The final phase of the project was completed in late October/ early November, a group of twelve Irish volunteers travelled to the orphanage on October 26th for a week to finish the building work. We were also joined in New York by three American volunteers from Block Island who wanted to experience volunteer life in Haiti with us for the week and as always we had our usual crew of local Haitian workers employed to help complete the project.
Everyone worked really hard, Day one saw the completion of the roof beams, cut and bolted in place. Other volunteers worked to dig out a patio area in front of the building, work that required a lot of stamina and determination as the soil was thick and heavy from the recent stormy weather. Day two saw the completion of the roof using galvanized sheeting, volunteers and locals worked under the scorching sun, which was reflecting off the sheets of metal increasing temperatures all day, to complete the roof and finally the extension was covered in from the elements. Water breaks and rest times were essential to prevent dehydration and accidents amongst the workers. The outside of the extension was painted white, as it is bright and cool and suitable to the Haitian sunny climate.
Day three dawned, another beautiful day in the high 30’s, the plan was to begin painting the interior walls and tiling the floor of the physiotherapy room extension. Work began in earnest indoors and outside was also a hive of activity. Volunteer carpenters decided to construct a veranda outside to cover the newly laid patio area, creating an ideal oasis for the children and adults working in the orphanage. A new path had to be planned, dug out , ready for filling with cement because the original footpath did not come up to CRC standards, they had deemed it too steep for wheelchair users.
Day four saw the completion of the floor tiling and the hanging of doors. The wall between the old physiotherapy room and new extension needed a connecting doorway, so able bodied volunteers with the aid of lump hammers and brute force blasted a new doorway to create an adjoining connection with the new extension. The wash area was also revamped allowing easier access for staff bathing the disabled residents.
Interior white walls decorated with a span new blackboard and a cool tiled floor greeted the disabled children at the end of the week, the joy and excitement evident on their faces was worth the world. All of the volunteers gained so much from the whole experience, a gain that is impossible to quantify, all the early mornings and sweating and physical work was soon forgotten.
During the week a number of volunteers also travelled to mainland Haiti to the Soul of Haiti farm at Cavionne. Their aim was to execute the next stage of the tractor and boat building projects. Since their arrival in Haiti last January the tractor and boat parts had been stored at the farm. Volunteers and locals worked really hard with a hoist and sheer muscle and man power to move the disassembled tractor/ boat parts parts onto a waiting trailer and transport vehicle, so that they could then be transported to Le Caye for the crossing on a barge to the village of Madame Bernard on Il a Vache. Other items transported were a tractor trailer, a cement mixer, a plough, a tractor box and a boat mold.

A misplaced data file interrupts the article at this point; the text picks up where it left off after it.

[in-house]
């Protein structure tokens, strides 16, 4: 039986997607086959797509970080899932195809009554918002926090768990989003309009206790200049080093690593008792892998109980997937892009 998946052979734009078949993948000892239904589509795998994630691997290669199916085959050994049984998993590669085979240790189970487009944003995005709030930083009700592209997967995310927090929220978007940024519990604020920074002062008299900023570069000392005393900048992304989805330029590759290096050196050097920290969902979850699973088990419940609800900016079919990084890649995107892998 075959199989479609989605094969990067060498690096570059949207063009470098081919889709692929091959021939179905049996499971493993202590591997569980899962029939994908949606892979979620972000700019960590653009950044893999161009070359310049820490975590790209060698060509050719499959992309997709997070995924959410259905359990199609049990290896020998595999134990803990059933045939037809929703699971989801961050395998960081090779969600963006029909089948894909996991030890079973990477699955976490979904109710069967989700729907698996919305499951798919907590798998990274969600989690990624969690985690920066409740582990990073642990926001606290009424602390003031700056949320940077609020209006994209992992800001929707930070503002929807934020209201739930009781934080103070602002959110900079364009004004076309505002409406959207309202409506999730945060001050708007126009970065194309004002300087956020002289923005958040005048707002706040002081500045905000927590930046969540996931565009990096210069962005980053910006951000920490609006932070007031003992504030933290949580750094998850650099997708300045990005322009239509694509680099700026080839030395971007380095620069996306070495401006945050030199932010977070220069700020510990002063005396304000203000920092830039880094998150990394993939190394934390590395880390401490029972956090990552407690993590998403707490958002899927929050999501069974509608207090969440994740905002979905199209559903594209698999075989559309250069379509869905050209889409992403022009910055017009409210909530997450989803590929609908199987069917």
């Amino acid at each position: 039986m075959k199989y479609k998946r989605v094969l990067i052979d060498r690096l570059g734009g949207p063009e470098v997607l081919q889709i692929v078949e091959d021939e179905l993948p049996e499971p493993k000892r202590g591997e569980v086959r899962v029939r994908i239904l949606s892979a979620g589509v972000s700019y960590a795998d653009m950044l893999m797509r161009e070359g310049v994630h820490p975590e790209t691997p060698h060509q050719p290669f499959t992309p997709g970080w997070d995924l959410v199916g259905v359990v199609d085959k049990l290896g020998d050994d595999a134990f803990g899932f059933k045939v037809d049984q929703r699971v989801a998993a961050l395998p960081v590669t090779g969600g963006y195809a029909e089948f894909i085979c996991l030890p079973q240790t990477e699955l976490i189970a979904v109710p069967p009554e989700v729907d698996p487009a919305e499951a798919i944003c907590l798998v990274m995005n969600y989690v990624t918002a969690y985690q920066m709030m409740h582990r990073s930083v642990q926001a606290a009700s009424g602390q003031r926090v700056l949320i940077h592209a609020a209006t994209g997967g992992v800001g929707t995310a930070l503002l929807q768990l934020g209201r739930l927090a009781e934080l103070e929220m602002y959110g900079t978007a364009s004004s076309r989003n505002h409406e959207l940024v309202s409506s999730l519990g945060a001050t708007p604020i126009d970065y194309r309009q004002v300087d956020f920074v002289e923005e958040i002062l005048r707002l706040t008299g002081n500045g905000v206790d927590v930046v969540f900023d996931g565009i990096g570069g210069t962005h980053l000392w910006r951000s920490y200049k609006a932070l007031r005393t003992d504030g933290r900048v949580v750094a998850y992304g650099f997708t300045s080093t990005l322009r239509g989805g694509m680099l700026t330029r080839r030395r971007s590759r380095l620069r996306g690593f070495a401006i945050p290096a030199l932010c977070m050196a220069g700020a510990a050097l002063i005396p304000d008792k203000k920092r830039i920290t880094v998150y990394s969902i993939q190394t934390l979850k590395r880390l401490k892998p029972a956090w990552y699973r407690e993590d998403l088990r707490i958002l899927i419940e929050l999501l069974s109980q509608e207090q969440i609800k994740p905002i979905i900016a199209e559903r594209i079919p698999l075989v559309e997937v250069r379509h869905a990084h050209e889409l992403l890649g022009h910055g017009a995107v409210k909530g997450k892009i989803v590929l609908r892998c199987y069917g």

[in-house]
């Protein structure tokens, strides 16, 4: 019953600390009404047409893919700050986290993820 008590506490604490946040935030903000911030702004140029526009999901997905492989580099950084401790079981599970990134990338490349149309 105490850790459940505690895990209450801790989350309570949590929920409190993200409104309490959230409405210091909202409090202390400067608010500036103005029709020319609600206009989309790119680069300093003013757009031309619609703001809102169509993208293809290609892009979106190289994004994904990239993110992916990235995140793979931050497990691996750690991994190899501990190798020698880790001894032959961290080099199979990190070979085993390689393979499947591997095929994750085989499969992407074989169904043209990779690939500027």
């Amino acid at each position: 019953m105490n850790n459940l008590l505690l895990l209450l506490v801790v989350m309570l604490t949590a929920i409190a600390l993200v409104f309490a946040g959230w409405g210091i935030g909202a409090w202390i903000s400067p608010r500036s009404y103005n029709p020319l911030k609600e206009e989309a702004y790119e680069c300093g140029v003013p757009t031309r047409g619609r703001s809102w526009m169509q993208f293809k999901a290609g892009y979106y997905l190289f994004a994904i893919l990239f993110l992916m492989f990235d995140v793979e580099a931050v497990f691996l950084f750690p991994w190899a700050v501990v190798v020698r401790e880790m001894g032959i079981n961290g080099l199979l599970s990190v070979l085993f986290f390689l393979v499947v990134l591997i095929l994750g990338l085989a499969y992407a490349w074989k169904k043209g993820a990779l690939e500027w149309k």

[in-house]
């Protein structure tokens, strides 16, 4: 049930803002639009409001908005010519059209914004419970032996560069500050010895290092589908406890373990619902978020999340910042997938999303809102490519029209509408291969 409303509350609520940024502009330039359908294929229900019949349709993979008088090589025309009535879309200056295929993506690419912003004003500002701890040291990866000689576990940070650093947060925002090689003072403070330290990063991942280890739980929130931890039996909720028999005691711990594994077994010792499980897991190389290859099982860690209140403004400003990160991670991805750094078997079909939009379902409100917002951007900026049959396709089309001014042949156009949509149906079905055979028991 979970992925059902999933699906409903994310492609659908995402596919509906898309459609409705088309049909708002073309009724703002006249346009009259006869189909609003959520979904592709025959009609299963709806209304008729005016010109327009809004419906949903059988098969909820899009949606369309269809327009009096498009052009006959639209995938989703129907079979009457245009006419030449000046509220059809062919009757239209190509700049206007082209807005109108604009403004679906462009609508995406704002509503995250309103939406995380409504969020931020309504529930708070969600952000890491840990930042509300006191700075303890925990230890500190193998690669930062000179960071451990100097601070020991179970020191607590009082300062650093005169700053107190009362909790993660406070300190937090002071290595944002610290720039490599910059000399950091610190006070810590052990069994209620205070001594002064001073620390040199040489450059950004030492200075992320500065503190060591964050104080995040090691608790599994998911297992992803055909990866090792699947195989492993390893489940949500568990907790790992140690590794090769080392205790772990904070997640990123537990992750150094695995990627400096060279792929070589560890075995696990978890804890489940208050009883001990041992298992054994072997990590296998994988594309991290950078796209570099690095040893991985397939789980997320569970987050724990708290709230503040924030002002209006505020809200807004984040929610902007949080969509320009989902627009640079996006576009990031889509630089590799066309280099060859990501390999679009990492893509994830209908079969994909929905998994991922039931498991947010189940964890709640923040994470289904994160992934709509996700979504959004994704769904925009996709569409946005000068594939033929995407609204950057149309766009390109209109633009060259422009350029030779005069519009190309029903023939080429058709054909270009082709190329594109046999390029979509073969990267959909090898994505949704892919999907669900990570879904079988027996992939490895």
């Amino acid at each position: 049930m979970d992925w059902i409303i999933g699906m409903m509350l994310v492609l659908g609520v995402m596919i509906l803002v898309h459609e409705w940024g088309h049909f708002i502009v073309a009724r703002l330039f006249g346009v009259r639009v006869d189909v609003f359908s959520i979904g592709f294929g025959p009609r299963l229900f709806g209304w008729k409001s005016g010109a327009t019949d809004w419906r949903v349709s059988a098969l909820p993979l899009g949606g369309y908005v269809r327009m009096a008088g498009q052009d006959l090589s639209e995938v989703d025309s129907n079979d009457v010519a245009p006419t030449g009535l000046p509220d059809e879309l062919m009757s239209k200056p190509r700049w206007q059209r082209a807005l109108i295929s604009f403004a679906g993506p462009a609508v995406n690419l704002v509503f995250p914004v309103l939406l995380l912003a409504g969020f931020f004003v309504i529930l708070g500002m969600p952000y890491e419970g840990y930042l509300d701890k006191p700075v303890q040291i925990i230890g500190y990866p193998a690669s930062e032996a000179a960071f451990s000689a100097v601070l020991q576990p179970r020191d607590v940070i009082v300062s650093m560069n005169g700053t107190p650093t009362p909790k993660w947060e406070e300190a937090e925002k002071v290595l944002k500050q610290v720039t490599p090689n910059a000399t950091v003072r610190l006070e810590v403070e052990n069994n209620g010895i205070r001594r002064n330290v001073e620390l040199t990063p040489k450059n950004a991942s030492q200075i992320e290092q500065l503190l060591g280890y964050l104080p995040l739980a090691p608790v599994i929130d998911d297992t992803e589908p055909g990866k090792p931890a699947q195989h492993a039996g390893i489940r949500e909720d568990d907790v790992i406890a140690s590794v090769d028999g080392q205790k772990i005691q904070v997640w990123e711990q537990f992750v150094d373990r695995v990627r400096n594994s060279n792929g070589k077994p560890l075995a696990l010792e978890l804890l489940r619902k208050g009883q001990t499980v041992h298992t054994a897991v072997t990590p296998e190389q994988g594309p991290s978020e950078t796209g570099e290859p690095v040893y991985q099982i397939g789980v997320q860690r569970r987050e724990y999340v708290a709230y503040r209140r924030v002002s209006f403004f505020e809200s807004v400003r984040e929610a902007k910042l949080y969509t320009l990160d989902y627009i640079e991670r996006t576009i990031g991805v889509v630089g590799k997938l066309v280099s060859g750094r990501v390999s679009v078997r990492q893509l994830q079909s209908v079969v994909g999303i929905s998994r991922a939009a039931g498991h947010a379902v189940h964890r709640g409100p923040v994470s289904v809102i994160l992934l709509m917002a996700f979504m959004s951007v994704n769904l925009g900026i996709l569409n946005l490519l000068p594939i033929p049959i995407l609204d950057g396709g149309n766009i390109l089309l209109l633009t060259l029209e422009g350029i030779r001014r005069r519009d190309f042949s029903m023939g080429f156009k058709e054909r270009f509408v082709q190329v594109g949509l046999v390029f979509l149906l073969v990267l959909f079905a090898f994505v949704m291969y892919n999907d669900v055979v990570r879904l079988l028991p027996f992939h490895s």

There was great excitement when the barge arrived at the wharf in Madame Bernard the next day and it was all hands on deck to shift the cargo pieces from the barge with the aid of a flotation device to the wharf. ESWPA were extremely lucky to get help from some Dominican Republic workers on the island. They willingly and obligingly gave up their free time and moved the ton weight parts from the wharf to the orphanage, much the excitement and interest of the gathering crowd of locals.
Safely stored at the orphanage all the tractor, trailer and boat project parts are ready for the next group of volunteers who will travel to Il a Vache in February 2014 to assemble and the tractor and trailer and make sure it is in working order. They will also train the locals to take care of the tractor and will set up a boat making workshop in the village to train the locals to build their own boats.
On the last morning for before we left for Port Au Prince we had the privilege of taking abled and no so abled bodied children swimming. This involved, hand holding, carrying, pushing and at times lifting wheel chairs down to the wharf. Such excitement, squealing and laughter as we filled two boats, and that was just the volunteers! The children sang all the way on the short boat trip to the beach and within minutes of arrival they were all in ducking and diving and having fun, disabilities forgotten! We all agreed that this was the highlight of the whole trip to see such happiness and big smiles from all the children!
Through our contacts in NPH International, we heard the grim news coming out of Honduras after two category 4 hurricanes